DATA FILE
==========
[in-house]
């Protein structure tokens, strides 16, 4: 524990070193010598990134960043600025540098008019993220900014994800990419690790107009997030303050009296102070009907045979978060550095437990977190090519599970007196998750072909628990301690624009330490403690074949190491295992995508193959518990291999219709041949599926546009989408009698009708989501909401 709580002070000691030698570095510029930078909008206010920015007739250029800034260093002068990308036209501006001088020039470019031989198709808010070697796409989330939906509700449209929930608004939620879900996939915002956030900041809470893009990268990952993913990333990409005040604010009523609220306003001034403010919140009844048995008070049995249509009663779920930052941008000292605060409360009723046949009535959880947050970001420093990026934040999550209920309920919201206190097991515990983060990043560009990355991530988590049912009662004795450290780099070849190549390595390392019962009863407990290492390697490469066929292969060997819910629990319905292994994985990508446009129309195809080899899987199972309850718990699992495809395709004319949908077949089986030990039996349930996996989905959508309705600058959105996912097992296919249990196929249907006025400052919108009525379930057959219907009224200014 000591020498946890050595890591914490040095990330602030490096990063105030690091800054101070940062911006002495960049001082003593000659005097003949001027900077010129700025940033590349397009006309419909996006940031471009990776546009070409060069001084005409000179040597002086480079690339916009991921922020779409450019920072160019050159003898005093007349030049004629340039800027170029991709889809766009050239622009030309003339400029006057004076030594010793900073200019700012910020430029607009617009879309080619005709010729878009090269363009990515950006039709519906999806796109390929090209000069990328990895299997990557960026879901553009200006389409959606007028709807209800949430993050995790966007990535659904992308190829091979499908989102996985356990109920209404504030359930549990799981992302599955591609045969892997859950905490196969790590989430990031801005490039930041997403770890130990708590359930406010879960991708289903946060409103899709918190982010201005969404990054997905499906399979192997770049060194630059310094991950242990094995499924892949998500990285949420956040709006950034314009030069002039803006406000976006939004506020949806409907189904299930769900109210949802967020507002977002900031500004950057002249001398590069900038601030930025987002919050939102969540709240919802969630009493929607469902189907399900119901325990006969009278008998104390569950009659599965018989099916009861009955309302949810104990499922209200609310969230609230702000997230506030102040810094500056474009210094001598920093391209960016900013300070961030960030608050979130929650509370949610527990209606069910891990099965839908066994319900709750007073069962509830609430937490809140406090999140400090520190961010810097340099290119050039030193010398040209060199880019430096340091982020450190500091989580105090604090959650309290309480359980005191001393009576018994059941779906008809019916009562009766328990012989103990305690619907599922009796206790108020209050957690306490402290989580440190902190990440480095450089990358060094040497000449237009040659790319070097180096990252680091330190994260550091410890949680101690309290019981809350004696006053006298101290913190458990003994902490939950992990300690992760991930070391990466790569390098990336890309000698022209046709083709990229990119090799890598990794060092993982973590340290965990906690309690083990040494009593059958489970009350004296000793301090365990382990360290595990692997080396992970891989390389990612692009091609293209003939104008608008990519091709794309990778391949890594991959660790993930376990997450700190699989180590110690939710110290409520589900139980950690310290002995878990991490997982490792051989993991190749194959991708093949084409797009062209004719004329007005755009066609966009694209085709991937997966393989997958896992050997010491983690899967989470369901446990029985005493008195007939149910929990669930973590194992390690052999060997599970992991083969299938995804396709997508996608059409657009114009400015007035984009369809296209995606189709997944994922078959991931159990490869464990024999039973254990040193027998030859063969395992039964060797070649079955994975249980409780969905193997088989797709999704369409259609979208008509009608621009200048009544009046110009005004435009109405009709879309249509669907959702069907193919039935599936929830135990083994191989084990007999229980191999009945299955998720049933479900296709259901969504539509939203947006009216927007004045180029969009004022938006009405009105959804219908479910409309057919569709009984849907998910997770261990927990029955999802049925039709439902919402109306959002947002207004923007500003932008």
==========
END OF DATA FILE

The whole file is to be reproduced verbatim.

[in-house]
């Protein structure tokens, strides 16, 4: 524990070193010598990134960043600025540098008019993220900014994800990419690790107009997030303050009296102070009907045979978060550095437990977190090519599970007196998750072909628990301690624009330490403690074949190491295992995508193959518990291999219709041949599926546009989408009698009708989501909401 709580002070000691030698570095510029930078909008206010920015007739250029800034260093002068990308036209501006001088020039470019031989198709808010070697796409989330939906509700449209929930608004939620879900996939915002956030900041809470893009990268990952993913990333990409005040604010009523609220306003001034403010919140009844048995008070049995249509009663779920930052941008000292605060409360009723046949009535959880947050970001420093990026934040999550209920309920919201206190097991515990983060990043560009990355991530988590049912009662004795450290780099070849190549390595390392019962009863407990290492390697490469066929292969060997819910629990319905292994994985990508446009129309195809080899899987199972309850718990699992495809395709004319949908077949089986030990039996349930996996989905959508309705600058959105996912097992296919249990196929249907006025400052919108009525379930057959219907009224200014 000591020498946890050595890591914490040095990330602030490096990063105030690091800054101070940062911006002495960049001082003593000659005097003949001027900077010129700025940033590349397009006309419909996006940031471009990776546009070409060069001084005409000179040597002086480079690339916009991921922020779409450019920072160019050159003898005093007349030049004629340039800027170029991709889809766009050239622009030309003339400029006057004076030594010793900073200019700012910020430029607009617009879309080619005709010729878009090269363009990515950006039709519906999806796109390929090209000069990328990895299997990557960026879901553009200006389409959606007028709807209800949430993050995790966007990535659904992308190829091979499908989102996985356990109920209404504030359930549990799981992302599955591609045969892997859950905490196969790590989430990031801005490039930041997403770890130990708590359930406010879960991708289903946060409103899709918190982010201005969404990054997905499906399979192997770049060194630059310094991950242990094995499924892949998500990285949420956040709006950034314009030069002039803006406000976006939004506020949806409907189904299930769900109210949802967020507002977002900031500004950057002249001398590069900038601030930025987002919050939102969540709240919802969630009493929607469902189907399900119901325990006969009278008998104390569950009659599965018989099916009861009955309302949810104990499922209200609310969230609230702000997230506030102040810094500056474009210094001598920093391209960016900013300070961030960030608050979130929650509370949610527990209606069910891990099965839908066994319900709750007073069962509830609430937490809140406090999140400090520190961010810097340099290119050039030193010398040209060199880019430096340091982020450190500091989580105090604090959650309290309480359980005191001393009576018994059941779906008809019916009562009766328990012989103990305690619907599922009796206790108020209050957690306490402290989580440190902190990440480095450089990358060094040497000449237009040659790319070097180096990252680091330190994260550091410890949680101690309290019981809350004696006053006298101290913190458990003994902490939950992990300690992760991930070391990466790569390098990336890309000698022209046709083709990229990119090799890598990794060092993982973590340290965990906690309690083990040494009593059958489970009350004296000793301090365990382990360290595990692997080396992970891989390389990612692009091609293209003939104008608008990519091709794309990778391949890594991959660790993930376990997450700190699989180590110690939710110290409520589900139980950690310290002995878990991490997982490792051989993991190749194959991708093949084409797009062209004719004329007005755009066609966009694209085709991937997966393989997958896992050997010491983690899967989470369901446990029985005493008195007939149910929990669930973590194992390690052999060997599970992991083969299938995804396709997508996608059409657009114009400015007035984009369809296209995606189709997944994922078959991931159990490869464990024999039973254990040193027998030859063969395992039964060797070649079955994975249980409780969905193997088989797709999704369409259609979208008509009608621009200048009544009046110009005004435009109405009709879309249509669907959702069907193919039935599936929830135990083994191989084990007999229980191999009945299955998720049933479900296709259901969504539509939203947006009216927007004045180029969009004022938006009405009105959804219908479910409309057919569709009984849907998910997770261990927990029955999802049925039709439902919402109306959002947002207004923007500003932008």